The flooding that took over the town of Beaufort Monday was some of the highest seen in almost 20 years. City managers say a big part of the problem was the tide.
(Note: Photo Credit of woman wading down Front Street: Carteret County News -Times)
Almost 5.00" of rain fell in just under two hours, according to city staff. All the storm drains in the city filter rain into Taylor's Creek. Monday's rain fell during high tide. This meant the deluge of water had nowhere to go.
Assistant Town Manager, Lauren Hermely says the flooding was rare, usually the drainage system works well.
"It does work but as we saw yesterday, a near 100-year-flood-event, no system that we could put in here would be able to drain the water as fast as we would want it to leave." says Hermley.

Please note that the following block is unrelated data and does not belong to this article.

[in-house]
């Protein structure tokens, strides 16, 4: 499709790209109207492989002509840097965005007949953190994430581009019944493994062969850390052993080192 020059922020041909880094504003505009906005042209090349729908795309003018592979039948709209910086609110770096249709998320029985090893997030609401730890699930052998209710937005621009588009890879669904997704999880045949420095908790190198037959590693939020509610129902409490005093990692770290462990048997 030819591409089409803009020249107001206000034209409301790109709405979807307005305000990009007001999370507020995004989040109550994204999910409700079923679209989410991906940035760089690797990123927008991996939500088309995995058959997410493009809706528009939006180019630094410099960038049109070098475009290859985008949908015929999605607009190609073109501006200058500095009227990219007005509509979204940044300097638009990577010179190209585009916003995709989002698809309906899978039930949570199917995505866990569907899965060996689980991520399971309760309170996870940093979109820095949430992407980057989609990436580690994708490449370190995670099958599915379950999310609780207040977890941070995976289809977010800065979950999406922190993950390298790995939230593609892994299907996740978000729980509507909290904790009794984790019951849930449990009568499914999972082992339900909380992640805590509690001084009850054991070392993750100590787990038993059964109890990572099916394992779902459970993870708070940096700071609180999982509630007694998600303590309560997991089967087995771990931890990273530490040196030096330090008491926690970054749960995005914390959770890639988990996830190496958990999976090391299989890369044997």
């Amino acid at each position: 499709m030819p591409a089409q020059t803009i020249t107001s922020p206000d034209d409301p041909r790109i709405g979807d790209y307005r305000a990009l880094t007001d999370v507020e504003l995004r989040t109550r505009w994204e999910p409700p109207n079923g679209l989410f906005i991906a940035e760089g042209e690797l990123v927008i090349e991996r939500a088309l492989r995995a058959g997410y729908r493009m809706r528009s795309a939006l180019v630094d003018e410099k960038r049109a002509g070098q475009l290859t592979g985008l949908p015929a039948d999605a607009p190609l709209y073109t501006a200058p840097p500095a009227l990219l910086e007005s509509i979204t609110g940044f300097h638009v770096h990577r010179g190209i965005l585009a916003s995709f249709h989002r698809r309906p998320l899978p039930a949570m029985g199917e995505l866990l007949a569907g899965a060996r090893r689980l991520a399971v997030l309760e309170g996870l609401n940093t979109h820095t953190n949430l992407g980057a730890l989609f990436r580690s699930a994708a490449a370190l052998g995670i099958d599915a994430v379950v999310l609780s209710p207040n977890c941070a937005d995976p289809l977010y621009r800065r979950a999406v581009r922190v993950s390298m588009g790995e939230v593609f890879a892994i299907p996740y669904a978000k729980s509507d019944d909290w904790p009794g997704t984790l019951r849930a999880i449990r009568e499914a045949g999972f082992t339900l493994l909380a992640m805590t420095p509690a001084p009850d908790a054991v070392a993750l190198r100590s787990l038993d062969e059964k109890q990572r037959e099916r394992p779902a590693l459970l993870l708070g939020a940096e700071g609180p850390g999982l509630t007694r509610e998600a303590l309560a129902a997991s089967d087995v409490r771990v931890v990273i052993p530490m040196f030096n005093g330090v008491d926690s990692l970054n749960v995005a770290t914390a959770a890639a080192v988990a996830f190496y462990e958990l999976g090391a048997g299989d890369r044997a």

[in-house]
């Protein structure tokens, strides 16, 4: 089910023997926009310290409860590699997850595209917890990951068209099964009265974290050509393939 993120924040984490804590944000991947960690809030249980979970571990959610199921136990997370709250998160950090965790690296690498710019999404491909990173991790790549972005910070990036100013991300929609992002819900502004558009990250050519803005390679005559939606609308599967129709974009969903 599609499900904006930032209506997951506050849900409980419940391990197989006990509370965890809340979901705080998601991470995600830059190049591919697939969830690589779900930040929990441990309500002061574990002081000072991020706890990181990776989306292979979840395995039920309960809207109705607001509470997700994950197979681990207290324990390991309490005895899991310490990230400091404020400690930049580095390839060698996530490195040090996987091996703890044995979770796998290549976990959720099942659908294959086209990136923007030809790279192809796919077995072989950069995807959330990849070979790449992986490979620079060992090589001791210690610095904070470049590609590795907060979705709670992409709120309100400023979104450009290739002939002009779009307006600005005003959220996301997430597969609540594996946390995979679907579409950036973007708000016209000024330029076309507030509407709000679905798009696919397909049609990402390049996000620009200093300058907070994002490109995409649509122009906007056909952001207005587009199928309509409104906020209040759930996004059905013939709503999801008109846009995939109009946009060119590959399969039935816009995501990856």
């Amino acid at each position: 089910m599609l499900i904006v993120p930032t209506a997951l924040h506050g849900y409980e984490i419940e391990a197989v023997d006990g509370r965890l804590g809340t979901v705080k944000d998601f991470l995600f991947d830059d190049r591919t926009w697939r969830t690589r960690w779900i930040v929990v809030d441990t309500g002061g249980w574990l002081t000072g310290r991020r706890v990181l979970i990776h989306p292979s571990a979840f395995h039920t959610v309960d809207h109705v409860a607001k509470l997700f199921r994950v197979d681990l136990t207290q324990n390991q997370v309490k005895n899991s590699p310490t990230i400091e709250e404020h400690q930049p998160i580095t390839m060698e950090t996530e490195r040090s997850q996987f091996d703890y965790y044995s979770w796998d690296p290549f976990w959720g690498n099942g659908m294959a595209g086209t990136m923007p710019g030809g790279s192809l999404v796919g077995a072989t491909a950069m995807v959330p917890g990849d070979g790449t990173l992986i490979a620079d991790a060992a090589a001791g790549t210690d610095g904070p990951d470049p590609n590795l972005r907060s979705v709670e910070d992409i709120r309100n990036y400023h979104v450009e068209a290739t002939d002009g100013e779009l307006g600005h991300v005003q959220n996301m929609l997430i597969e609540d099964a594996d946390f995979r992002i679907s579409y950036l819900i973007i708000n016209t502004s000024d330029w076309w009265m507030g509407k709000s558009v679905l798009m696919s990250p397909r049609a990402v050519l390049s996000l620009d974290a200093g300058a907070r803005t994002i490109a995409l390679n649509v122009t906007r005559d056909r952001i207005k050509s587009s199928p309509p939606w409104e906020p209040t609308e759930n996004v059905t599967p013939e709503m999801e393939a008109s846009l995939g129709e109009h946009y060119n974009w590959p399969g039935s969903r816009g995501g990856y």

Hermley says there is one exception to the rule, the 700 block of Broad Street. This location frequently floods. When Monday's rain hit residents were especially submerged with waters reaching as high as their waist in some places.
Still, others treated the flash flood like a snow day, making the most of the rare event. A few people were seen kayaking down Front Street. Others were spotted playing in the rain. William Prentice of the Watercraft Center says his employees made a "No Wake Zone" sign out of cardboard when passing cars and trucks kept pushing water into their shop.
"We had water back here in the building about a third of the way through the building," says Prentice.
Residents like Prentice say it has been almost 20 years since they have seen flooding this high downtown. He says the last time he remembers water that high was during a downburst that hit in 1996, one week before Hurricane Bertha made landfall in North Carolina.
With Monday's rain and a "would-be" Bertha spinning in the Atlantic now, Prentice says he hopes history won't repeat itself.